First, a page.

Medical simulations provide hands-on training at various levels of medical expertise. Yet these simulators fail to accurately mimic the look, feel and behavior of human tissue. Applying measured mechanical properties from human cadaver tissues promises to improve the fidelity of simulated tissue behaviors when subjected to medical procedures. Samples of human parietal pleura were tested under uniaxial tension to failure and measured characteristics were replicated in synthetic pleura. Context specific parameters were then collected and compared between human pleura and the new synthetics. These comparisons tested the hypothesis; H1 Gaps exist between synthetic and human pleura performance, H2: Human tissue fracture mechanics define desired performance of synthetic tissues, H3: Synthetic and human tissues with similar stress/strain parameters will behave similarly when blunt punctured. The results promote the future development of high fidelity tissue simulants for medical training. The studied tissue is parietal pleura which contributes the critical haptic "pop" indicating access to the proper anatomic space during the tube thoracostomy procedure. Once accessed through blunt puncture, tube is then inserted to drain air and fluid from around the lungs. Stress/strain based hyper-elastic and fracture properties calibrated from fresh human cadaver pleura were used to define performance requirements. Synthetic pleura were then prototyped and their mechanical properties were characterized. Commercial pleura simulants were puncture tested and compared to compliant custom and off-the-shelf formulations. A non-compliant but commonly used pleura substitute was also tested. Blunt puncture force and displacement were compared for each of the materials to test the stated hypotheses.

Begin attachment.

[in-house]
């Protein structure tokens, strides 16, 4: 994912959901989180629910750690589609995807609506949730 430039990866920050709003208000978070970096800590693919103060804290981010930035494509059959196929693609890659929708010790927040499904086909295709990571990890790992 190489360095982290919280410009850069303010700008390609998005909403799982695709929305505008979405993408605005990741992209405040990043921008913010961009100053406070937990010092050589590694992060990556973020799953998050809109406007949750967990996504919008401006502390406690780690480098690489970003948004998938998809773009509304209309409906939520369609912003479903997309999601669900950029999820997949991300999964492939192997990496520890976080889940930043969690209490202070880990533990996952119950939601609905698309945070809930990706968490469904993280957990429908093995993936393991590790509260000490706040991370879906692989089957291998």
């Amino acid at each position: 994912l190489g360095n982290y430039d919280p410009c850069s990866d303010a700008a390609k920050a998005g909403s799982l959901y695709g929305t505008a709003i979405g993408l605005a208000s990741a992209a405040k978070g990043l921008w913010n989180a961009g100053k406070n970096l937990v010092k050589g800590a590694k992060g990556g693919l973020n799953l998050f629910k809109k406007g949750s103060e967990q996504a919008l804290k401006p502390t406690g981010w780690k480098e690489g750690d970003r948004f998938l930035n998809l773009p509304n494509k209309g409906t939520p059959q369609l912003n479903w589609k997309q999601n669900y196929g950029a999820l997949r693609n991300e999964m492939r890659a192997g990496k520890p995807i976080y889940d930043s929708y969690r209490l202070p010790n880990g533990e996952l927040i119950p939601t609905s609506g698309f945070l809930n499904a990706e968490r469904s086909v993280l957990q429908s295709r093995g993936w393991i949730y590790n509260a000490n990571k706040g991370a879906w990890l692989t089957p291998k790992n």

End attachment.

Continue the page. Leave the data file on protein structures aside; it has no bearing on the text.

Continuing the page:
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Doctor of Philosophy (Ph.D.)
College of Engineering and Computer Science
Modeling and Simulation
Length of Campus-only Access
Doctoral Dissertation (Open Access)
Norfleet, Jack, "Simulating Human Pleura Performance in Medical Training Using Measured Tissue Mechanical Properties" (2018). Electronic Theses and Dissertations. 5812.